12. Review of the family Veliidae in Romania (Hemiptera: Heteroptera: Gerromorpha).

    PubMed

    Berchi, Gavril Marius; Kment, Petr

    2015-01-01

    A critical review of the family Veliidae (Hemiptera: Heteroptera: Gerromorpha) in Romania is provided. In total, two genera and eight species (Microvelia Westwood, 1834-3 species, Velia Latreille, 1804-5 species) are known from the country. Microvelia buenoi Drake, 1920 and Velia serbica Tamanini, 1951 are recorded for the first time from Romania. The occurrence of V. affinis filippii Tamanini, 1947 and V. mancinii mancinii Tamanini, 1947 is confirmed by additional records. Based on proven or suspected misidentifications, V. currens (Fabricius, 1794) and V. rivulorum (Fabricius, 1775) are excluded from the Romanian fauna. A checklist of the Veliidae of Romania and updated distribution maps are provided. Biogeographical aspects of the fauna are summarized. PMID:26249393

  13. Do Scaphoideus titanus (Hemiptera: Cicadellidae) nymphs use vibrational communication?

    NASA Astrophysics Data System (ADS)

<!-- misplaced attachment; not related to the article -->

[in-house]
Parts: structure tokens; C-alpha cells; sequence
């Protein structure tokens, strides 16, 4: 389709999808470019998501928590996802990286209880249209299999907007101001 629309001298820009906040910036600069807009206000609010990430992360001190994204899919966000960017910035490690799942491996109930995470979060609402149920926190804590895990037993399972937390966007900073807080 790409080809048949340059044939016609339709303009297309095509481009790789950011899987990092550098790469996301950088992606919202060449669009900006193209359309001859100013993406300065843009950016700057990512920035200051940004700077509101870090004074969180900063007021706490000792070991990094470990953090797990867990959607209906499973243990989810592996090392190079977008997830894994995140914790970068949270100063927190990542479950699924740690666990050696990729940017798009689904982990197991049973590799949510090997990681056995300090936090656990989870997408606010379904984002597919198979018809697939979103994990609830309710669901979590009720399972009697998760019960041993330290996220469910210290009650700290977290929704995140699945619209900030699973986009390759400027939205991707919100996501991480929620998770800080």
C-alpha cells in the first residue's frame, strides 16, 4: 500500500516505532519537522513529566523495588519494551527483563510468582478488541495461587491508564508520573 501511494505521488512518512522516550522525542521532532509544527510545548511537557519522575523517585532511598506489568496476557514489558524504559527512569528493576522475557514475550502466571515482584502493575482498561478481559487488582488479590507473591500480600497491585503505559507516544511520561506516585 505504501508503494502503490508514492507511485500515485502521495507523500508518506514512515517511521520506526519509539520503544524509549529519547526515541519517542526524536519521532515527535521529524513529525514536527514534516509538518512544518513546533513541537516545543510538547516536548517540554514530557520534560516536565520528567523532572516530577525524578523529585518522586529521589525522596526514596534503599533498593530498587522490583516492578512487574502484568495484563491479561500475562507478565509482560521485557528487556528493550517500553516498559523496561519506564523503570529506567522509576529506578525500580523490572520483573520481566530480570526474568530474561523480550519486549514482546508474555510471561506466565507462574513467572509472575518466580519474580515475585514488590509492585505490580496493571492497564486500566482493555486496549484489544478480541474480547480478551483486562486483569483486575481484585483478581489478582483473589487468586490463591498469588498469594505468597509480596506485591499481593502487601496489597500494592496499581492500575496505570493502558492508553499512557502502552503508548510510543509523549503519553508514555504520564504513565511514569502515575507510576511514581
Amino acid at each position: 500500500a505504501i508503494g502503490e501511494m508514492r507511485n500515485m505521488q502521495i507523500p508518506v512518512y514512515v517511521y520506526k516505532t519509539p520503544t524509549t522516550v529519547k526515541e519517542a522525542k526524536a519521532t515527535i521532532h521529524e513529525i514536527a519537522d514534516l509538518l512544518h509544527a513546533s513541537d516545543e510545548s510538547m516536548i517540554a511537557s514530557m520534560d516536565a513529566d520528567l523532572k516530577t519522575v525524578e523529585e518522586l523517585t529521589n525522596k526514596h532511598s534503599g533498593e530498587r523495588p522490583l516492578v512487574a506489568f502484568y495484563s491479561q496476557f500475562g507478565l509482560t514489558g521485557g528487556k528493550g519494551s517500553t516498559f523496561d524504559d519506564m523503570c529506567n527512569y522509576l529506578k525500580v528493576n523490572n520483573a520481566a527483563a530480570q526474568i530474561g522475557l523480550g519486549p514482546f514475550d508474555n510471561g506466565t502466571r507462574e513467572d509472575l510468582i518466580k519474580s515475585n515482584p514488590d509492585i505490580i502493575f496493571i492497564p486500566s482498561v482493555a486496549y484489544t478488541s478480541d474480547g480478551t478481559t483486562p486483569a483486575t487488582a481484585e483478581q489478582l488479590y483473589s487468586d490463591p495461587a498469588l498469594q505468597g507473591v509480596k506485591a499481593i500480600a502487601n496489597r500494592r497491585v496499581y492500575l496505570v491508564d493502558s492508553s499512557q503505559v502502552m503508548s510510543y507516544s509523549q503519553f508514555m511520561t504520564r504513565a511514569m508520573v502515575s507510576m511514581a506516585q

Chuche, Julien; Thiéry, Denis; Mazzoni, Valerio

    2011-07-01

    Small Auchenorrhyncha use substrate-borne vibrations to communicate. Although this behaviour is well known in adult leafhoppers, so far no studies have been published on nymphs. Here we checked the occurrence of vibrational communication in Scaphoideus titanus (Hemiptera: Cicadellidae) nymphs as a possible explanation of their aggregative distributions on host plants. We studied possible vibratory emissions of isolated and grouped nymphs, as well as their behavioural responses to vibration stimuli that simulated presence of conspecifics, to disturbance noise, white noise and predator spiders. None of our synthetic stimuli or pre-recorded substrate vibrations from nymphs elicited specific vibration responses and only those due to grooming or mechanical contacts of the insect with the leaf were recorded. Thus, S. titanus nymphs showed to not use species-specific vibrations neither for intra- nor interspecific communication and also did not produce alarm vibrations when facing potential predators. We conclude that their aggregative behaviour is independent from a vibrational communication.